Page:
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State of the Union mystery: What do Obama's Race to the Top plans mean?

Obama called education key to 'winning the future' and wants to replace No Child Left Behind with a plan based on his Race to the Top initiative. But that left some experts scratching their heads.

By Staff writer / January 26, 2011

President Obama delivers his State of the Union address on Capitol Hill in Washington, Tuesday, Jan. 25. In his speech, he challenged Congress to invest in new research and education to meet 'our generation's Sputnik moment.' He proposed replacing No Child Left Behind, which is due for an overhaul, with a plan modeled after his Race to the Top program.

Pablo Martinez Monsivais/AP

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Education held a prominent place in President Obama’s State of the Union address Tuesday night, as he called for a re-commitment to "investing in better research and education" to meet “our generation’s Sputnik moment.”

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Obama declared, "To win the future ... we also have to win the race to educate our kids." His words deliberately echoed his administration's Race to the Top program, even as he sounded some familiar themes, including the responsibility of parents and communities, the need for higher expectations in schools, and the importance of excellent teachers.

And he also put forth a few more specific proposals:

  • Prepare 100,000 more science, technology, engineering, and math teachers by the end of the decade.
  • Make permanent the tuition tax credit – worth $10,000 for four years of college – and expand the Pell Grant program.
  • Replace No Child Left Behind with a new, more flexible law, that he said should be modeled after his competitive Race to the Top grant program.

That last point had a few education experts scratching their heads, since Race to the Top is a totally different animal from the broader Elementary and Secondary Education Act (ESEA), the formal name for No Child Left Behind. The ESEA is the means by which the federal government delivers most of its money to schools and states – more than $100 billion, mostly determined by certain formulas, compared with the $4 billion of competitive grants that made up Race to the Top.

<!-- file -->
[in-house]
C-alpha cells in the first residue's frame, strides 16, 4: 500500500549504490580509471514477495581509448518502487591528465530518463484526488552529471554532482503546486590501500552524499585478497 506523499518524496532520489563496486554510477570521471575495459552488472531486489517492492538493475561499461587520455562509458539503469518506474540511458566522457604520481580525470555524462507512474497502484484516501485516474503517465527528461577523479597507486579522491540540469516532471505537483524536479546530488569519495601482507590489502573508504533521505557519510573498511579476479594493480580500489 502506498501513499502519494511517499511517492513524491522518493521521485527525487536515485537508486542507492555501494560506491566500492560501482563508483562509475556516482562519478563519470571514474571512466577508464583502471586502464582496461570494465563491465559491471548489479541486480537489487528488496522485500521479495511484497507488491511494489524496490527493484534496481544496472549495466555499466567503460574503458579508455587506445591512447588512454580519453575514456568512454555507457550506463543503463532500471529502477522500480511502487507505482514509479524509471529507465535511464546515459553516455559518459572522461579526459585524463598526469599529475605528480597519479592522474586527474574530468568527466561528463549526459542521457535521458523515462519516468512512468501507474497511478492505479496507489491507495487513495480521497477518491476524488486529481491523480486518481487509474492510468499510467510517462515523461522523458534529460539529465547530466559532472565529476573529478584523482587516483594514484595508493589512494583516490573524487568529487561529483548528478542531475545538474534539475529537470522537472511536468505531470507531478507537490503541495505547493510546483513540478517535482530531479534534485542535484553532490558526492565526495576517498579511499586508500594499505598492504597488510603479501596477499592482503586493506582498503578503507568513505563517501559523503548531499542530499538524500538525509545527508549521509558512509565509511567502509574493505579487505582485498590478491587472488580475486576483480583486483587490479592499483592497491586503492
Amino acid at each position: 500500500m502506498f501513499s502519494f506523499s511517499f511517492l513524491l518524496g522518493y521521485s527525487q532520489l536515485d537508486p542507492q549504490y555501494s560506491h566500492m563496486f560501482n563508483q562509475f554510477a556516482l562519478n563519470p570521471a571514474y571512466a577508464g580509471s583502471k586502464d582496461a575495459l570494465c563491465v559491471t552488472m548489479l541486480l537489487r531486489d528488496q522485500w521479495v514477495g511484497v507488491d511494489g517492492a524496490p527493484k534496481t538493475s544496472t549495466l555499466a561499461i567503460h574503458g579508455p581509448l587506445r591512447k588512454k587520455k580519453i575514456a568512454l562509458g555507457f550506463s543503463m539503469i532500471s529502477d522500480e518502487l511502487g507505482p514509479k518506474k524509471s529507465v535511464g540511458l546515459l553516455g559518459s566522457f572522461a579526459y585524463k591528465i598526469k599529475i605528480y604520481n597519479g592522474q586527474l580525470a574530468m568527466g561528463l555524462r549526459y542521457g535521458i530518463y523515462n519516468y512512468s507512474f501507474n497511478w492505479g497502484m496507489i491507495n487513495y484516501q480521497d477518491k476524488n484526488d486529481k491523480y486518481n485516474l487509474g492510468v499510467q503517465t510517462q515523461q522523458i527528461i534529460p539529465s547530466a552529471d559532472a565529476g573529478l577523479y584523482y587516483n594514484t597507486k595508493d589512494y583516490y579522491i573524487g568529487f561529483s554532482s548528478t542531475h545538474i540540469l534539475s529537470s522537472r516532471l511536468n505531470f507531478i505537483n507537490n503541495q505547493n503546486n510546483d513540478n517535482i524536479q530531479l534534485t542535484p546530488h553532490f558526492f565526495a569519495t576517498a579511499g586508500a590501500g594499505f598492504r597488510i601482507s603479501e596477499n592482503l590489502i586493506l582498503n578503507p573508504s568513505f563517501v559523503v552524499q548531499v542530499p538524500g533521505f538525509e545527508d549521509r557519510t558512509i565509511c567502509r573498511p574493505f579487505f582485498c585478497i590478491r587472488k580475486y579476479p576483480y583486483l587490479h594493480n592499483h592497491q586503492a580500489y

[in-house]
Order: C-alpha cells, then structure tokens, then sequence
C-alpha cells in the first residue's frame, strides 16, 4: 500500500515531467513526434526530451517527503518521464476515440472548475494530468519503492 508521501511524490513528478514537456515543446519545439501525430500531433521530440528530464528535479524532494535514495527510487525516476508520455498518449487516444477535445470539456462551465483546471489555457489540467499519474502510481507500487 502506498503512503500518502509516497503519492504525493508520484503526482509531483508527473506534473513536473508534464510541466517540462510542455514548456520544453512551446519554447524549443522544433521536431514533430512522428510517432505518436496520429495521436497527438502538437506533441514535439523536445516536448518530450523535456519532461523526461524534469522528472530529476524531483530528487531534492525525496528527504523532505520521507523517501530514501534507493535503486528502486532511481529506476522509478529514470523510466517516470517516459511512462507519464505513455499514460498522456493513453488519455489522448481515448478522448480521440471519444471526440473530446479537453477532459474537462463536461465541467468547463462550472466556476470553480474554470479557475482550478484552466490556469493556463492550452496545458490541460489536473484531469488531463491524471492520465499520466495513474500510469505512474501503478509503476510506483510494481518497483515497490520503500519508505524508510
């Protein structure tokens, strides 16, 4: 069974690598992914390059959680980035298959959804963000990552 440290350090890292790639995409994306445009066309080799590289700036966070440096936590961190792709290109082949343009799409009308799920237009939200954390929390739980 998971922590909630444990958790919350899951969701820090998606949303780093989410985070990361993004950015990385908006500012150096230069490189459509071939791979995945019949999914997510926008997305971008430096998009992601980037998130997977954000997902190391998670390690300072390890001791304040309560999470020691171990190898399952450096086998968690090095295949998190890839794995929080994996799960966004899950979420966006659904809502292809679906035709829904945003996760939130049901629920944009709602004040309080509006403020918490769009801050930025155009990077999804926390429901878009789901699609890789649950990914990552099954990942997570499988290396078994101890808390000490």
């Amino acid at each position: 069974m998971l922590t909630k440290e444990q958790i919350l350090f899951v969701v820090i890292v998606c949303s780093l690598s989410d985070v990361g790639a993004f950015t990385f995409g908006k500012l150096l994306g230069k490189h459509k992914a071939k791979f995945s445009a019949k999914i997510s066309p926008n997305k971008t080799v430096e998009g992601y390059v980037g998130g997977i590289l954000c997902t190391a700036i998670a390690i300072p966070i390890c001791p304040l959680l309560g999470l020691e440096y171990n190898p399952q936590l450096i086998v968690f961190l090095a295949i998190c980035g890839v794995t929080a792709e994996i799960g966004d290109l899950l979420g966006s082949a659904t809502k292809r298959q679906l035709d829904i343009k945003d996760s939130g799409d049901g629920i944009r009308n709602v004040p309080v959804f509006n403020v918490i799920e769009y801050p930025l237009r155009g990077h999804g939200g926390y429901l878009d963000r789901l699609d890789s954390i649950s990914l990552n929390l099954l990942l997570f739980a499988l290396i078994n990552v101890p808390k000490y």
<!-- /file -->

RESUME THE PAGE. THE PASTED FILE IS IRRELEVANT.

“He’s putting his chips on something that has limited usefulness, but it’s not a broad usefulness, and we don’t even know yet how well states will spend the money from Race to the Top,” says Jack Jennings, executive director of the Center on Education Policy in Washington, who otherwise liked the education themes Obama sounded in his speech. “With No Child Left Behind, he should have talked about [the need for] broader reforms and improvements and raising standards, rather than making the theme of competitiveness the main thing.”

Race to the Top was widely seen as spurring big legislative changes in states, particularly around more accountability for teachers, as they vied for the pools of money. But it was also criticized by many who felt the priorities it emphasized were wrong, were disappointed in the selection of winners, or felt that a competition – that by definition left many states and districts out of the grants – was the wrong way to go.

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